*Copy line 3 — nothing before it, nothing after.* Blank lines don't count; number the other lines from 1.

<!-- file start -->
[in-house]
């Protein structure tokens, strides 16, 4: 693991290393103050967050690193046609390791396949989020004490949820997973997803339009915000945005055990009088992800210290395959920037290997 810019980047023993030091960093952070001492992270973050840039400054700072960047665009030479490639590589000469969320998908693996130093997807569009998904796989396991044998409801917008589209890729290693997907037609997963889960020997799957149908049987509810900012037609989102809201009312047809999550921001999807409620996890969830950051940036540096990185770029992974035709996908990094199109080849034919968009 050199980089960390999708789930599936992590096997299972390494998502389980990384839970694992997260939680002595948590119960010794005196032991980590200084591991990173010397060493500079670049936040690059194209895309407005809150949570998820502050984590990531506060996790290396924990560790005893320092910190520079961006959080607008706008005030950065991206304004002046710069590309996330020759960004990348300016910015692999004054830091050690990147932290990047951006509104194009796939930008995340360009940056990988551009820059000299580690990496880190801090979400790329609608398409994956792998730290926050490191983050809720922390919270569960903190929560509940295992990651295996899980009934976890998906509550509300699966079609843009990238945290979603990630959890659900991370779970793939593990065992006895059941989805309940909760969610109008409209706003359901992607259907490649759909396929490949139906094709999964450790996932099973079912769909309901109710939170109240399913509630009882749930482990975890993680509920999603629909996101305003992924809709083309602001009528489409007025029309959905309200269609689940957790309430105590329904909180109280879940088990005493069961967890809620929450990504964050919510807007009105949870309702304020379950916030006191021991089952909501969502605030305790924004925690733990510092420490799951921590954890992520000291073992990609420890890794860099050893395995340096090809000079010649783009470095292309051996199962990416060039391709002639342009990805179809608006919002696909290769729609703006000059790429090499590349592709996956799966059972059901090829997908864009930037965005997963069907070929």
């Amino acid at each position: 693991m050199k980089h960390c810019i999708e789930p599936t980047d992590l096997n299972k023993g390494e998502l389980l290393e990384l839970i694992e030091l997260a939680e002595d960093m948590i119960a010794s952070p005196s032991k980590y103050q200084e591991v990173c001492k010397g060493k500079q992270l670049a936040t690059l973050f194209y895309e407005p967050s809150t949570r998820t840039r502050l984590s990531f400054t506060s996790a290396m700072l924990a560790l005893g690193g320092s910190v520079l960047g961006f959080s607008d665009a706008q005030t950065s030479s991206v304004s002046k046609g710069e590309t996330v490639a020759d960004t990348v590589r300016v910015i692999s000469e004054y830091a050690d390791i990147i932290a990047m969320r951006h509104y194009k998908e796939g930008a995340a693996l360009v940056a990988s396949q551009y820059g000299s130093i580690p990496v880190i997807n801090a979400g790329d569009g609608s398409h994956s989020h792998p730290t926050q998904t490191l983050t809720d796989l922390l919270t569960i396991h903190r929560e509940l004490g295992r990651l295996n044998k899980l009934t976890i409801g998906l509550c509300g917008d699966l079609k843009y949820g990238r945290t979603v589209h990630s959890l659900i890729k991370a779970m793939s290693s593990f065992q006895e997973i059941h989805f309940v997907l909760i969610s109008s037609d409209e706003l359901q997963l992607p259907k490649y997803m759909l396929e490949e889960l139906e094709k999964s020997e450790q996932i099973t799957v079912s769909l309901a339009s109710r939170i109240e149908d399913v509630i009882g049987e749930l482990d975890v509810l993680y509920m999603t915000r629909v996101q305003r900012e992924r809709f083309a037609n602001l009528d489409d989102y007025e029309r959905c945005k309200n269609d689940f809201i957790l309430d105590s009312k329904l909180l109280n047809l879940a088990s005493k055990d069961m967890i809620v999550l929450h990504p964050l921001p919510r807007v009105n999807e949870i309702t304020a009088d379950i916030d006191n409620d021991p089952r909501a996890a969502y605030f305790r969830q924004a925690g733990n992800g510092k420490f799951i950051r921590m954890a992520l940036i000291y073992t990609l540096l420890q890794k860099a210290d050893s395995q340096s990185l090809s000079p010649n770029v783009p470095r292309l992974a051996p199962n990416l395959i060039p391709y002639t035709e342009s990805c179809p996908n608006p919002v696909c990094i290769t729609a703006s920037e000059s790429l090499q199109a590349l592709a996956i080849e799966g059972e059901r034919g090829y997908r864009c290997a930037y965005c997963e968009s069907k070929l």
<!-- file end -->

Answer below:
């Amino acid at each position: 693991m050199k980089h960390c810019i999708e789930p599936t980047d992590l096997n299972k023993g390494e998502l389980l290393e990384l839970i694992e030091l997260a939680e002595d960093m948590i119960a010794s952070p005196s032991k980590y103050q200084e591991v990173c001492k010397g060493k500079q992270l670049a936040t690059l973050f194209y895309e407005p967050s809150t949570r998820t840039r502050l984590s990531f400054t506060s996790a290396m700072l924990a560790l005893g690193g320092s910190v520079l960047g961006f959080s607008d665009a706008q005030t950065s030479s991206v304004s002046k046609g710069e590309t996330v490639a020759d960004t990348v590589r300016v910015i692999s000469e004054y830091a050690d390791i990147i932290a990047m969320r951006h509104y194009k998908e796939g930008a995340a693996l360009v940056a990988s396949q551009y820059g000299s130093i580690p990496v880190i997807n801090a979400g790329d569009g609608s398409h994956s989020h792998p730290t926050q998904t490191l983050t809720d796989l922390l919270t569960i396991h903190r929560e509940l004490g295992r990651l295996n044998k899980l009934t976890i409801g998906l509550c509300g917008d699966l079609k843009y949820g990238r945290t979603v589209h990630s959890l659900i890729k991370a779970m793939s290693s593990f065992q006895e997973i059941h989805f309940v997907l909760i969610s109008s037609d409209e706003l359901q997963l992607p259907k490649y997803m759909l396929e490949e889960l139906e094709k999964s020997e450790q996932i099973t799957v079912s769909l309901a339009s109710r939170i109240e149908d399913v509630i009882g049987e749930l482990d975890v509810l993680y509920m999603t915000r629909v996101q305003r900012e992924r809709f083309a037609n602001l009528d489409d989102y007025e029309r959905c945005k309200n269609d689940f809201i957790l309430d105590s009312k329904l909180l109280n047809l879940a088990s005493k055990d069961m967890i809620v999550l929450h990504p964050l921001p919510r807007v009105n999807e949870i309702t304020a009088d379950i916030d006191n409620d021991p089952r909501a996890a969502y605030f305790r969830q924004a925690g733990n992800g510092k420490f799951i950051r921590m954890a992520l940036i000291y073992t990609l540096l420890q890794k860099a210290d050893s395995q340096s990185l090809s000079p010649n770029v783009p470095r292309l992974a051996p199962n990416l395959i060039p391709y002639t035709e342009s990805c179809p996908n608006p919002v696909c990094i290769t729609a703006s920037e000059s790429l090499q199109a590349l592709a996956i080849e799966g059972e059901r034919g090829y997908r864009c290997a930037y965005c997963e968009s069907k070929l």